M1-fibrinogen network

Surface proteins of Strep A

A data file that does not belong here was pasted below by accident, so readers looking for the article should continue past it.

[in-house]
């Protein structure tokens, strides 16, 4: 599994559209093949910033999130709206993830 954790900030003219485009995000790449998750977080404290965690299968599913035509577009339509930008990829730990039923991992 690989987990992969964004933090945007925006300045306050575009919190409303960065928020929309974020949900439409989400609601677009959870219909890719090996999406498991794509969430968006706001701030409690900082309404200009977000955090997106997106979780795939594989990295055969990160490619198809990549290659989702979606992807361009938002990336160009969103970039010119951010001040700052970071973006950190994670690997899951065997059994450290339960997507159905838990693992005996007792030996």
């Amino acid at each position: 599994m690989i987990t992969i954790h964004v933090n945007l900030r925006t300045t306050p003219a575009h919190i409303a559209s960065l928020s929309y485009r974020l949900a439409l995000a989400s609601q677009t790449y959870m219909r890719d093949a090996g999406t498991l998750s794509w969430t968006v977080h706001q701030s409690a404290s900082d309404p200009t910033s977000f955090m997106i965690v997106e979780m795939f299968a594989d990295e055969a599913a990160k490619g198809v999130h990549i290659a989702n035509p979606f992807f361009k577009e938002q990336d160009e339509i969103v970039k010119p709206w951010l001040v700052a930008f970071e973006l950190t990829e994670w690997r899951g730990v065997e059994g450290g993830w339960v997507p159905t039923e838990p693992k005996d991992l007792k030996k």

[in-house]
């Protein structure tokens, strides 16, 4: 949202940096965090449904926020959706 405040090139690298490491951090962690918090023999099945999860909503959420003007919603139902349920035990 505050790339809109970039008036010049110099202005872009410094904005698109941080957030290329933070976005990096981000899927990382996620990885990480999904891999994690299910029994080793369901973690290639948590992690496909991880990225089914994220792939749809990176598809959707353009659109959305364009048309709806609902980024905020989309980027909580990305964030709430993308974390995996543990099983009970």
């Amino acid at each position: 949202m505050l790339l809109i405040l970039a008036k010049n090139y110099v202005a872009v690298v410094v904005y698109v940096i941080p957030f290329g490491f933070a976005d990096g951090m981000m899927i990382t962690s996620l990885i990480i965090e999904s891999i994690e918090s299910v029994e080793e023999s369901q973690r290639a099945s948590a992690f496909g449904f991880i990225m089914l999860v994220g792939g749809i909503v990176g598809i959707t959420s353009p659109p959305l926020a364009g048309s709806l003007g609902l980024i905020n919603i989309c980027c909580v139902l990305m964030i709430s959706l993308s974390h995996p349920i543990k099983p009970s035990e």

Group A Streptococcus (S. pyogenes or Strep A) remains a major public health threat. This widespread gram-positive bacterial pathogen causes acute invasive diseases and gives rise to severe autoimmune sequelae, and is responsible for morbidity and mortality on a global scale. An essential virulence factor of Strep A, the antigenically variable M protein, enables the bacterium to evade opsonophagocytic killing by the immune system. The M protein confers this indispensable function of phagocyte resistance by recruiting specific soluble human proteins to the GAS surface that block the deposition of the major opsonin C3b as well as antigen-specific opsonic antibodies. In some Strep A strains, an M-like protein serves this function. We are investigating the structural biology and biochemistry of interactions of M and M-like proteins with human targets, and testing functional hypotheses generated by our structural studies through microbiological and immunological experiments. X-ray crystallography has been the prime methodology applied to structural investigations, but others (e.g., EM, NMR, CD) have been applied to address specific questions. The ultimate goal of our studies, which are carried out in collaboration with Victor Nizet, is to provide essential guidance to designing anti-virulence and vaccination strategies against Strep A.